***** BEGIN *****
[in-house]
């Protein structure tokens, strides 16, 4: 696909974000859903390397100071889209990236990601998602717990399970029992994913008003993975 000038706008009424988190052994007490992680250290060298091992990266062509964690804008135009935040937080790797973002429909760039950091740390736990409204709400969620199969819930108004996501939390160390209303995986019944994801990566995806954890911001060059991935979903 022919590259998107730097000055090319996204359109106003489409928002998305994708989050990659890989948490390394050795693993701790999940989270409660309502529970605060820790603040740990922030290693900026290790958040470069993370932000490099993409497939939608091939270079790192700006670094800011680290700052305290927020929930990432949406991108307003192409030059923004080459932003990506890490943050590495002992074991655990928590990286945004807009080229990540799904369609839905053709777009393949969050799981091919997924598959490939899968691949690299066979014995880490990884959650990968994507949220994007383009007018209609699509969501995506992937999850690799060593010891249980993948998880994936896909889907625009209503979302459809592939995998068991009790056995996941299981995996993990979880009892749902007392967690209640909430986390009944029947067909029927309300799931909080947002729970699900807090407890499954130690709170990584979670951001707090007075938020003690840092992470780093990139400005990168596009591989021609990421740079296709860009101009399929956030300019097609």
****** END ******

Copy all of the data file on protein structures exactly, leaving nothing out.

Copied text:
[in-house]
């Protein structure tokens, strides 16, 4: 696909974000859903390397100071889209990236990601998602717990399970029992994913008003993975 000038706008009424988190052994007490992680250290060298091992990266062509964690804008135009935040937080790797973002429909760039950091740390736990409204709400969620199969819930108004996501939390160390209303995986019944994801990566995806954890911001060059991935979903 022919590259998107730097000055090319996204359109106003489409928002998305994708989050990659890989948490390394050795693993701790999940989270409660309502529970605060820790603040740990922030290693900026290790958040470069993370932000490099993409497939939608091939270079790192700006670094800011680290700052305290927020929930990432949406991108307003192409030059923004080459932003990506890490943050590495002992074991655990928590990286945004807009080229990540799904369609839905053709777009393949969050799981091919997924598959490939899968691949690299066979014995880490990884959650990968994507949220994007383009007018209609699509969501995506992937999850690799060593010891249980993948998880994936896909889907625009209503979302459809592939995998068991009790056995996941299981995996993990979880009892749902007392967690209640909430986390009944029947067909029927309300799931909080947002729970699900807090407890499954130690709170990584979670951001707090007075938020003690840092992470780093990139400005990168596009591989021609990421740079296709860009101009399929956030300019097609």